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tlp.pl - Time-Lapse Phonography

Most people are familiar with Time-Lapse Photography, whereby a collection of images taken a specified time apart are combined to make a video. This software does something similar but with sound.

There are generally two main methods of created a Time-Lapse with images. The first is to use an intervalometer to take a specific number of photos a specifc period of time apart. The other is to take a frame (or frames) from an existing video at a specified interval. This is the method that I've chosen to use for my Time-Lapse Phonography implementation.

There are two main parameters that are used by TLP, the interval to keep and the interval to skip. The image below shows an example.




usage: perl tlp.pl input.wav output.wav interval-1 interval-2

	input.wav is the source audio
	output.wav is the edited / truncated data and will match the specifications of the input wave
	interval-1 is the time in seconds of the data to keep
	interval-2 is the amount of time to skip

#!usr/bin/perl

# tlp.pl	-	Time Lapse Phonography
# (C)		-	Darren Shaw
# date		-	10th - 17th May 2012
#
# Synopsis	-	Using a process similar to taking time lapse photographs (using an intervalometer) this script with take a wave file as the input
#			and iterate through the data keeping the length of data specified and then skipping over until the next one.
#
#			For example this could be used to create a new waveform from just for first second in the minute for the length of a track.  
#			So a 5 minute track would be condensed down into 5 seconds of audio.
#
#			It will create an output wave file that matches the parameters of the input wave file (specifically sample rate, bit depth and 
#			number of channels).
#
# Overview	-	load the close the wave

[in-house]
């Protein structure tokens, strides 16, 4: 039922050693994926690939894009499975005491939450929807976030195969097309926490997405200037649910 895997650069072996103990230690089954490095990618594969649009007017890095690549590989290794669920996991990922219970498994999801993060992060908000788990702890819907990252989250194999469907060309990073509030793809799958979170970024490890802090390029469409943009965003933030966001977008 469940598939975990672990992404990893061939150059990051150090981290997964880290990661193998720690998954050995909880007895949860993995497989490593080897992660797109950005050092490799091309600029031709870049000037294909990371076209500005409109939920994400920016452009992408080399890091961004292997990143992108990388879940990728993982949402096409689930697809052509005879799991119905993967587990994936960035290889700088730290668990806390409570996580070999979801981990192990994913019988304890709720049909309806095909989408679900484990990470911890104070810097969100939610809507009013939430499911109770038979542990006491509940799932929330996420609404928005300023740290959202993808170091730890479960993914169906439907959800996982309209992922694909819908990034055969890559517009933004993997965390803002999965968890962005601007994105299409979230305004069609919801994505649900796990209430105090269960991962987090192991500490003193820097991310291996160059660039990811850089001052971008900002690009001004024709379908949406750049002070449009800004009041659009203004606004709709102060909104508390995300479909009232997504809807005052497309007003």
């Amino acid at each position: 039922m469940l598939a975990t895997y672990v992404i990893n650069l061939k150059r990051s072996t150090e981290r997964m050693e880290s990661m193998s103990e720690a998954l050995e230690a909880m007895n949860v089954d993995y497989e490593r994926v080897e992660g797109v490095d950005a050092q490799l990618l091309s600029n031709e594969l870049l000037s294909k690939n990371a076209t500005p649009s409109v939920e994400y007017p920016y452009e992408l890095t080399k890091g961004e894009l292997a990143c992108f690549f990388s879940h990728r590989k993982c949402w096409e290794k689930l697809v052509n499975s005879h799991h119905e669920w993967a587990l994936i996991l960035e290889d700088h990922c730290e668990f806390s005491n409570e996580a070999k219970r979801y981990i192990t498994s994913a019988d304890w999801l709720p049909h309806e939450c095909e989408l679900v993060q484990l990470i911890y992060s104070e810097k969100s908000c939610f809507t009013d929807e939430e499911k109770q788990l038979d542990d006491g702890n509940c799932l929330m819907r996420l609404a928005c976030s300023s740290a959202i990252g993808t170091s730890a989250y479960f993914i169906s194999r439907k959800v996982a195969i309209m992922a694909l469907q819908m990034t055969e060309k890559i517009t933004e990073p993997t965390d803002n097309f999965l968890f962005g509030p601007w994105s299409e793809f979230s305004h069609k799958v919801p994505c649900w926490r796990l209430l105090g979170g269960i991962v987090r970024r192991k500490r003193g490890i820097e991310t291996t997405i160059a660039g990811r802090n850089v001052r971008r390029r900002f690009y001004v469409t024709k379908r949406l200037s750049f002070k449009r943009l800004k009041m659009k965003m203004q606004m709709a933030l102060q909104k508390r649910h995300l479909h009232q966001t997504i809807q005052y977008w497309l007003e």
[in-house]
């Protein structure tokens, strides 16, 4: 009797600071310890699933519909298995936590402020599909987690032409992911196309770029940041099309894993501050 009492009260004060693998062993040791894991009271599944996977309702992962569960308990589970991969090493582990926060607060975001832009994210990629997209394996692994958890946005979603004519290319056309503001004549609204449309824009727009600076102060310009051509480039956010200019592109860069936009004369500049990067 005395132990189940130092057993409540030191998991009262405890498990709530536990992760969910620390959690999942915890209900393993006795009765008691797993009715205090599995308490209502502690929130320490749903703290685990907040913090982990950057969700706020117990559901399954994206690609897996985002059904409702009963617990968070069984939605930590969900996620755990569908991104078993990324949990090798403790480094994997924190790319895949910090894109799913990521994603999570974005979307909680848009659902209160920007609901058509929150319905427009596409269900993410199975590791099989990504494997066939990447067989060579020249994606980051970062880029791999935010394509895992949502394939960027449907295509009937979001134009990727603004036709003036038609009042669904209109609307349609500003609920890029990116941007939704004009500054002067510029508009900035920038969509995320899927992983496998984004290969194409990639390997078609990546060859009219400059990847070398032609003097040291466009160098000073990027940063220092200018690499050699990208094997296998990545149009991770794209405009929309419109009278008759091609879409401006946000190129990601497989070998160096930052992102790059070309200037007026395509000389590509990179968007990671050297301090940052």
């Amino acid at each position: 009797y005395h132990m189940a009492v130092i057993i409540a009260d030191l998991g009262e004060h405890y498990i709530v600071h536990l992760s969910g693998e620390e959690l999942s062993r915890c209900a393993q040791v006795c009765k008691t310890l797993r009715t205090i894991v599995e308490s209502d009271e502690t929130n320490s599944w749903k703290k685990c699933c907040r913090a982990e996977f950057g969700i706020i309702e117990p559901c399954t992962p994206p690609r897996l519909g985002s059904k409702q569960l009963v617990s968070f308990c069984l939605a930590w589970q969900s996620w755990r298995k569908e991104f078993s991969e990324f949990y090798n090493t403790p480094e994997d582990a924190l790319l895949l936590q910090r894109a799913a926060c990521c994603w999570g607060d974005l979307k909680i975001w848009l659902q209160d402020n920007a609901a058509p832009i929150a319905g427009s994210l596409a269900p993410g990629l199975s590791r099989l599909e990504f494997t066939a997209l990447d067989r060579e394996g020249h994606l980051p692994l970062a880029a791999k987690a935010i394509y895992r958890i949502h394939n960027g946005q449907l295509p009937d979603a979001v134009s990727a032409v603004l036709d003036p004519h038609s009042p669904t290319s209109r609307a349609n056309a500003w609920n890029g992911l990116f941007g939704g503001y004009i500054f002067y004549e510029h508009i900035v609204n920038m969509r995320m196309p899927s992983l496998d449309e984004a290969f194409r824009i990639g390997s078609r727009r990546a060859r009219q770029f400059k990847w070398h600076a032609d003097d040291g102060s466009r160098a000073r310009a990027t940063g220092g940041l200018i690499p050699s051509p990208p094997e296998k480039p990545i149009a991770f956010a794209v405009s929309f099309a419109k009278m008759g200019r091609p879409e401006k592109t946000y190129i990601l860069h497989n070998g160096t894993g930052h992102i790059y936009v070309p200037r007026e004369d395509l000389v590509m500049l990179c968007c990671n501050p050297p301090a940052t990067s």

#			parse the wave for it's paramaters - bit depth, sample frequency, channels, length
#			allocate a new output wave with the parameters of the input
#			calculate how many 'keepers' we'll need ( length / (interval-1 + interval-2) )
#			iterate through the input, copying the data to the output
#			write / close the output wave
#
# todo		-	sort out a cross fade to avoid the clicks where the samples join
#			make it quicker
#			put in some error checking / sanity checks
#			- current bug is that if the int-2 time is longer than the sample then it just exits after writing the .wav header
#			  but that's to be expected because it the number_of_keepers is less than one and reduces to either 1 or 0 as an int()


use Audio::Wav;

$ver = "Time Lapse Phonography " . "v1.0 " . "(C) Darren Shaw 2012" . "\n";

$debug = 0;

print $ver;

# Alocate my variables from the command line

$input_filename = $ARGV[0];
$output_filename = $ARGV[1];
$interval_one = $ARGV[2];
$interval_two = $ARGV[3];

if ($debug) { print "$input_filename $output_filename $interval_one $interval_two\n";}


&load_wave ( $input_filename );
&create_output_wav ( $output_filename) ;
&iterate ();
&close_output_wave () ;

exit(0);

###################################################################################################
####
#### Load the input wave and parse the parameters
####

sub load_wave {

	$open_filename = $_[0];